Sunday, 21 February 2010


The safari waits all year for some species and then - wham - more turn up within the week! More later - In the meantime we woke up to more of the white stuff this morning - we weren't expecting it, soft wet snow and trying to dry laundry don't really mix too well.
Bumped in to the Tiger Man, Craig, again this morning and couldn't show him the Peregrine as it wasn't there for the second time in two days, it was last night - how unlucky is he? Maybe next time. As the morning progressed i.e. it got to 07.30 the Starlings started to come over in their droves - really hard to photograph through the snow filled sky - by the time you had picked them up coming out of the cloud they'd flown over. Must try harder!
After a cheese and bacon butty with lashings of brown sauce, the safari and Extreme Photographer, Raf - sans camera due to the thick grey sky - set off for the local cemetery where there have been sightings of a rare (for us) Green Woodpecker - could we find it?...No chance! But we did get the Rose Ringed Parakeets (109) Four of them in all. We had a Great Spotted Woodpecker and another drumming.
On the little pond the Coot were enjoying the snow, still got dimpled heads though. I like Coots and have spent alot of time counting them but never noticed this feature until the other day.

Sitting in the tree above the Coot were our 'keets'.
Moving round the pond the sun came out and the light was much better.
Another was by a potential nesting hole.
The grounds were full of Mistle Thrushes.We also had a Coal Tit, 'bus' number one after Friday's tick. In the fields behind the cemetery there were about 250 Black Tailed Godwits with a similar number of Lapwings and a few Redshanks. A small bird disappearing in and out of the flock could have been a Ruff. Identifiedwith much more certaintanty was the Brown Hare we startled.
A visitor to the cemetery laden with a bunch of flowers managed to identify us as potential workers, not sure how as we were bedecked with our bins, cameras, scopes and stuff but he musta thought we looked like grave diggers.
After giving the cemetery a thorough going over and not finding the Green Woodpecker (better be there on Tuesday lunch, the next opportunity to go for it) we set off for some farmland species north of the river. a field at the side of the road held about 20 or so Whooper Swans but we were going far to fast to pick out any Bewick's Swans that might have been lurking with them, there probably weren't anyway.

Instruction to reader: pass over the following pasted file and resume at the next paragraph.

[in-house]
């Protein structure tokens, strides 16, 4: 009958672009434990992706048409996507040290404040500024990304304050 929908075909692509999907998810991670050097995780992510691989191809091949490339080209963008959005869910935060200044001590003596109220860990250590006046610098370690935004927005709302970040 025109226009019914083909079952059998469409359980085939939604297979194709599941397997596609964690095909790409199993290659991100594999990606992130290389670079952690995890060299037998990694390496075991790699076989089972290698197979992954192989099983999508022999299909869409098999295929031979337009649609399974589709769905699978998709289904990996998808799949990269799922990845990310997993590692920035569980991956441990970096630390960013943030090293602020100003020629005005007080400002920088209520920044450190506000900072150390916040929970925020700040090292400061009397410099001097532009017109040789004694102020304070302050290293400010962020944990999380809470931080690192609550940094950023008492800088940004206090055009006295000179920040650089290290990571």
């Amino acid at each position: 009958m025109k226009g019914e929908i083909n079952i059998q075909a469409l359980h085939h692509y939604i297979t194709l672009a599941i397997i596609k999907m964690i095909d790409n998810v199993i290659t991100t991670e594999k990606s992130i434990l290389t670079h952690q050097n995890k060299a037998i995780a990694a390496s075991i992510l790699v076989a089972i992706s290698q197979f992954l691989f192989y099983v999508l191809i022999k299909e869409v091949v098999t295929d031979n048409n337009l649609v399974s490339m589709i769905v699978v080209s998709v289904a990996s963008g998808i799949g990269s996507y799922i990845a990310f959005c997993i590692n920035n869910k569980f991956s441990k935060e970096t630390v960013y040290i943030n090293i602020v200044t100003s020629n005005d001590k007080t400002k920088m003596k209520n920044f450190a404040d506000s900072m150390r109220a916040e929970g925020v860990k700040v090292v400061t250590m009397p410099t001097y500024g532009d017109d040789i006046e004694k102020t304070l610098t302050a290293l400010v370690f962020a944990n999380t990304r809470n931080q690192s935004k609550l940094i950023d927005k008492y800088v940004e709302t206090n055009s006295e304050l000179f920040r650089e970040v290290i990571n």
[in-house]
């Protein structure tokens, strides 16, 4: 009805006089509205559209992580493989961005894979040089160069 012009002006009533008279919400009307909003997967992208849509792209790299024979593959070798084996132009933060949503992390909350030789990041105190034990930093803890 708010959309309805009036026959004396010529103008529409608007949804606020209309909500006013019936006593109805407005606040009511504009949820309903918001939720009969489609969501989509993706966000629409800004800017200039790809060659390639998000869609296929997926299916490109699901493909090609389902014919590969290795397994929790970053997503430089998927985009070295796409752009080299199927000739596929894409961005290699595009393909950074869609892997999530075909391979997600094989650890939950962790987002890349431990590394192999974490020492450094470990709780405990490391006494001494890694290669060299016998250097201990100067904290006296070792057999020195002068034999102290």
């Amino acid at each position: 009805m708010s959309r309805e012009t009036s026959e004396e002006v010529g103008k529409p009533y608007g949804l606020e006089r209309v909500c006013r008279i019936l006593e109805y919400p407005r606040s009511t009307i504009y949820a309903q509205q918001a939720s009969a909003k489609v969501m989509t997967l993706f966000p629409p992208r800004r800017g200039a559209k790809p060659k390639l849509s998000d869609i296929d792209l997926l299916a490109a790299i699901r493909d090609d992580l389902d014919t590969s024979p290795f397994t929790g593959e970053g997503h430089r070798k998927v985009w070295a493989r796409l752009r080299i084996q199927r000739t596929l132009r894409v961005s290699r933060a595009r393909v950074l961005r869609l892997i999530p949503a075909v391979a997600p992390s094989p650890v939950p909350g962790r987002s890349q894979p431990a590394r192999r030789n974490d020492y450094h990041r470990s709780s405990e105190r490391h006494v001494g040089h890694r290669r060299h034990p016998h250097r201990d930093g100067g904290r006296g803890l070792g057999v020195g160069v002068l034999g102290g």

Couldn't find any of the target species despite driving slowly round the mosses for an hour. However if you wanted Little Egrets that was a different matter - loads of them in the fields and ditches, more than expected. A large flock of geese close to the roadside was difficult to view through a small gap in the hedge and involved some reversing manoevers to get better angles. All Pink Footed Geese unfortunately.
Giving up on the farmland, we'll pickup those species later in the year anyway ((fingers crossed) the coast beckoned.
Parking up there were a nice flock of Knot close in shore. Frank put paid to any digiscoping - never go serious birding with yer dog! He sniffed this way and that at this new site and wouldn't stay still, so we've only got 'normal camera' shots.A little further on a pair of Shelducks were similarly close.The second 'bus' was a cracking Mediterranean Gull I picked up in flight without optics whilst clinging on to a sniffy dog who was after another dog's backside - why do they do that? It flew over us and into the town centre where it was lost to view. Along the sea wall there were a few Meadow Pipits and two Rock Pipits. A Wren and a Pied Wagtail kept us company as we strolled along. A hidden Raven cronked from behind the rooftops.
A total prat in a blue Freelander gave 4x4 drivers a bad name by charging across the sands making water splashes...d**khead - exactly the sort of stupid behaviour that gets us tarred with the same brush and banned from the lanes...if you want to be a dipstick buy a battered old Clio or or Corsa and put a fat exhaust on it! Worst of it despite having a notebook to hand I didn't get his number - just stood there incredulously, chin down by knees. Now here's the thing - he almost drove over a large flock of Redshank and Ringed Plovers and they didn't budge an inch, after he'd gone a man, his wife and dog went down the same slade and woosh - they emptied the beach - prats Mark II.
Heading back to our Land Rover a target species flew past and settled on the saltmarsh a hundred yards down the prom. Twite (110) about 60 - 70 of them. Excellent close views but they were a bit flighty.Several wore colour rings from the scheme across the bay in the mist. Not the best view but this one stayed the closest but wouldn't turn face on.All in all not a bad safari with two year ticks bagged. When we got back to Base Camp we were knackered and we don't know why.
Where to next? Patchwork will continue.
In the meantime let us know if you failed to miss a suite of stuff in your outback this arvo.


S.C.E. said...

I had no idea RRPs were as common as that in the NW these days............

Warren Baker said...

Blimey Dave, a bit of everything there! Things are certainly moving on for you now, Coal Tits and Med Gulls!